Questions and Answers
about the Magyar Nemzeti Bank’s resolution activities
in connection with the resolution regulation

1.    What is resolution?

The concept of resolution refers to the restructuring, out of public interest and through the use of official force, of a distressed financial institution or group due to insolvency, in order to maintain financial stability and ensure the protection of clients.

2.    What is the general purpose of resolution and why is it needed?

The general objective of resolution is to provide enhanced protection for depositors, maintain financial stability, ensure the continuous availability of critical functions provided by the financial sector, efficiently manage institutional crises and minimise the use of taxpayer funds for crisis management purposes. To that end, resolution establishes the framework necessary for the administrative restructuring of distressed financial institutions.

In the wake of the financial crisis of 2007-2008, it has become clear that, in the absence of an effective framework for managing the distress of financial institutions, only conventional insolvency proceedings (e.g. liquidation) are available. Under such circumstances, institutional distress may spark other processes that can put financial stability at risk, which can then only be averted at the expense of significant taxpayer-funded bailouts. Given that the latter caused countries’ sovereign debt to rise, the costs of distress in the financial sector were paid directly by taxpayers themselves. As an alternative approach to crisis management, resolution serves to prevent these scenarios.

In the field of financial stability and crisis management, the resolution framework represents an international best practice. The pertaining EU Directive — which is also intended to promote the harmonisation of resolution law — was passed in April 2014. Contents of the Hungarian draft bill are aligned to that of the Directive and are aimed at transposing its concepts into Hungarian law.

3.    What will be the resolution authority?

Under the Bank Recovery and Resolution Directive (BRRD), member states may appoint one or more resolution authorities. Pursuant to Article 4(8) of Act CXXXIX of 2013 on the Magyar Nemzeti Bank, it is the MNB that shall act as the resolution authority, the pertaining tasks of which shall be defined in separate legislation.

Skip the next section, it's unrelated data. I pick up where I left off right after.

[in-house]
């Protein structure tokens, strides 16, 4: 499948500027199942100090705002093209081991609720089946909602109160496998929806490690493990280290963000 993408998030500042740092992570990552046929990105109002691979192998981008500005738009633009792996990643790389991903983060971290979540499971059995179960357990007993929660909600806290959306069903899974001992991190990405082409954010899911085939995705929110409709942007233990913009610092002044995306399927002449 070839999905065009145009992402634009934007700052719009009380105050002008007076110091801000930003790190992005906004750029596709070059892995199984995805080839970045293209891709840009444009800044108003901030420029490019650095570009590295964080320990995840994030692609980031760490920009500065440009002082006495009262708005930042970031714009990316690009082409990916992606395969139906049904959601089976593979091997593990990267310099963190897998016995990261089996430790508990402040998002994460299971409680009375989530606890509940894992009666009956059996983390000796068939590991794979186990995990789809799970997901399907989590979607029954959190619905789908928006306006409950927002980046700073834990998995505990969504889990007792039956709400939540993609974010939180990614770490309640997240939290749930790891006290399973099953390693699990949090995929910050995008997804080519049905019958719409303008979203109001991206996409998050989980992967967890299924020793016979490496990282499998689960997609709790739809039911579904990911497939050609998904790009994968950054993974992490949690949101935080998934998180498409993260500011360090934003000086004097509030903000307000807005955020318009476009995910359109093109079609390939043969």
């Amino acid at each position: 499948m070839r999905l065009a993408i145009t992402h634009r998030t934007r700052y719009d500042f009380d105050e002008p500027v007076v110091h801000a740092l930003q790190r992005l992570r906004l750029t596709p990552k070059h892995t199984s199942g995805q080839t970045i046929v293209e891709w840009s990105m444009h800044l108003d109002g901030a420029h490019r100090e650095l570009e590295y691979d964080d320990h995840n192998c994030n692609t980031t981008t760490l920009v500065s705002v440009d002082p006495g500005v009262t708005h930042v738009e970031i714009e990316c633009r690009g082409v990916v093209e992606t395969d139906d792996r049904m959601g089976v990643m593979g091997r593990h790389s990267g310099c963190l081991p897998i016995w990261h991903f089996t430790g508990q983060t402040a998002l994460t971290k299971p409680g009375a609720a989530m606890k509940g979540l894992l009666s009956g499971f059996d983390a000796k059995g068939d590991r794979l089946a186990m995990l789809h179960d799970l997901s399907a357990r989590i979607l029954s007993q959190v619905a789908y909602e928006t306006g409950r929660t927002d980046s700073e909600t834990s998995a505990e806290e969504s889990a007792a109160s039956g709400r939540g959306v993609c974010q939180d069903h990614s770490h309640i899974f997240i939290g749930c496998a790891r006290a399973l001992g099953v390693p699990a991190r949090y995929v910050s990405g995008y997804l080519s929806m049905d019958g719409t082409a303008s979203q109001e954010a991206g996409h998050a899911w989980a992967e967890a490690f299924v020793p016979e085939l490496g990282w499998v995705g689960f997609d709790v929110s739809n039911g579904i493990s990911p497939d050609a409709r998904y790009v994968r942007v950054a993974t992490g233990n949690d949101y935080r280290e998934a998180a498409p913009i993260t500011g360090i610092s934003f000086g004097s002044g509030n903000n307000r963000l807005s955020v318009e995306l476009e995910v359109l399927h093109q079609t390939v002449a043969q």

This, however, does not mean that other organisations (e.g. the Government, the Ministry for National Economy, the National Deposit Insurance Fund [OBA], the Investor Protection Fund [BEVA]) do not play an important role in mitigating the crisis of financial institutions. Their tasks in resolution will be defined in the Resolution Act that is currently awaiting adoption by Parliament.

4.    Do the MNB's microprudential supervisory powers represent any conflict of interest concerning its scope of authority in resolution?

It is a requirement of the European Union that, if a member state assigns the function of resolution to an existing body, adequate separation of functions must be guaranteed in order to avoid any conflict of interest. Microprudential supervision already meets this requirement.

5.    Why is it the MNB and not the Government that will have the tools of resolution at its disposal?

When enacting the new Act on the Magyar Nemzeti Bank, the Parliament decided to assign the MNB as the resolution authority. The powers of resolution are contained under Article 4 (8) of said Act. One of the reasons behind this decision was that the MNB’s tasks in supervision and financial stability are well suited for the function of resolution. Moreover, the information collected by the MNB in its supervisory and macroprudential role provide for a more effective preparation to resolution as opposed to having a separate authority collect these data from institutions on its own.